Most people might agree that it is more interesting to focus on the design elements of a website that customers see, but it is crucial to structure a company’s online presence so that the website meets the current legal requirements and can evolve with the changing legal landscape. The impact of not doing so can be staggering. An underdeveloped website structure or omitted functionality, will require far more time to fix than had the project been strategically planned from the beginning.
Given the complexities of the legal environment, there are 10 things to keep in mind as you create, or look to update, your company’s website:
2. Protect the Data. Set up technical, physical and administrative controls to protect users’ personal information, and adopt policies and procedures for what to do in the event of a data breach. Data breach responses depend on the type of data involved so take the time to determine what kind of data your company will have in its possession.
3. Protect Your Intellectual Property. Go through the effort of copyrighting and trademarking your company’s intellectual property assets that should be protected. Also, if you allow users to submit contributions (e.g., through a forum or comment section) or use third party content on your website, consider registering a copyright agent to protect yourself under the Digital Millennium Copyright Act’s Safe Harbor provision if someone claims content on your website is infringing their intellectual property rights.
5. Payment Processing. If you operate an online store on your website, make sure you, or your payment processor, comply with applicable data security and processing standards such as the Payment Card Industry Data Security Standard.
6. Electronic Transactions. If you do any transactions electronically, make sure your transactions comply with the Uniform Electronic Transactions Act (codified in California Civil Code section 1633.1 et seq.) to ensure that the transactions are enforceable. Generally, the user must be able to consent to transact electronically, to review and edit the transaction prior to submission, and to print or save a copy of the transaction.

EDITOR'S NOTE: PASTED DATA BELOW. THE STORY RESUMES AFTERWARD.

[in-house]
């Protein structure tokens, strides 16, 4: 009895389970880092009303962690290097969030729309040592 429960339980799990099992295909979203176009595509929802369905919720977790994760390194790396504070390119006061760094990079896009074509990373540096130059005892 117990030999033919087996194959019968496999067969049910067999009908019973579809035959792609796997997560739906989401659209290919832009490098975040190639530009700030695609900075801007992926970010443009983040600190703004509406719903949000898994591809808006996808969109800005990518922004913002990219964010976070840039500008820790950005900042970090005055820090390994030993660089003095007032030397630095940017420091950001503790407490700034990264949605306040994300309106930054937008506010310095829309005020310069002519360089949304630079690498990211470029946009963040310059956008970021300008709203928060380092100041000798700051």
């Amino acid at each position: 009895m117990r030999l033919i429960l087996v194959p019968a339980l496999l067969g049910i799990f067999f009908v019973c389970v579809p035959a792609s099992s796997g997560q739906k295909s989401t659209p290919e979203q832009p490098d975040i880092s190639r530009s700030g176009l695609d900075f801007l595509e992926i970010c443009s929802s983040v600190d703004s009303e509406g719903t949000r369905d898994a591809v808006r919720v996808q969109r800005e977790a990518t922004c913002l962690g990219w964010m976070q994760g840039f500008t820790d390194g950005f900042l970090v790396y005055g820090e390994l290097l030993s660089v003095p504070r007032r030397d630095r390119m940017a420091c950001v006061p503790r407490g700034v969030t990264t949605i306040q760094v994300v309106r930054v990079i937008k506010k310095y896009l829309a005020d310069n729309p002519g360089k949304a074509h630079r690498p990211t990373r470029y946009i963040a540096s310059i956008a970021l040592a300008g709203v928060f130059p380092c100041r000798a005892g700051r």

7. Vet Your Vendors. If you use a third party hosting vendor, or the “cloud,” make sure the hosting vendor’s security standards align with the kind of data you will be storing with the vendor. For example, if you will send Protected Health Information (as defined by the Health Insurance Portability and Accountability Act of 1996 (“HIPAA”)), to the vendor, make sure the hosting vendor is HIPAA-compliant and will sign a Business Associate Agreement. If you host personally identifiable information as defined in applicable law, make sure the hosting vendor has recently, and annually, undergone a security audit like the Statement on Standards for Attestation Engagement (“SSAE”) 16.) Make sure you also have written agreements with your vendors and that the vendors are obligated to protect the data.
8. Website Development. If you contract with a third party to create your website or some custom functionality for the website, be sure to enter into a written agreement that clearly states who owns the work or the different parts of the work and who owns the different types of data flowing through the website (including the list of users and personal information).
9. Marketing and Advertising. If you will be sending marketing or advertising communications to users, make sure you either have their permission to send these types of communications, or a process so that users can opt-out of these communications if they so desire.
10. Accessibility. Consider the functionality and purpose of your website and whether accessibility features may be required to comply with anti-discrimination laws or otherwise appropriate.
As this list shows, the issues related to websites are varied and numerous. Companies should take care to become familiar with the applicable laws, regulations, and standards as well as best practices.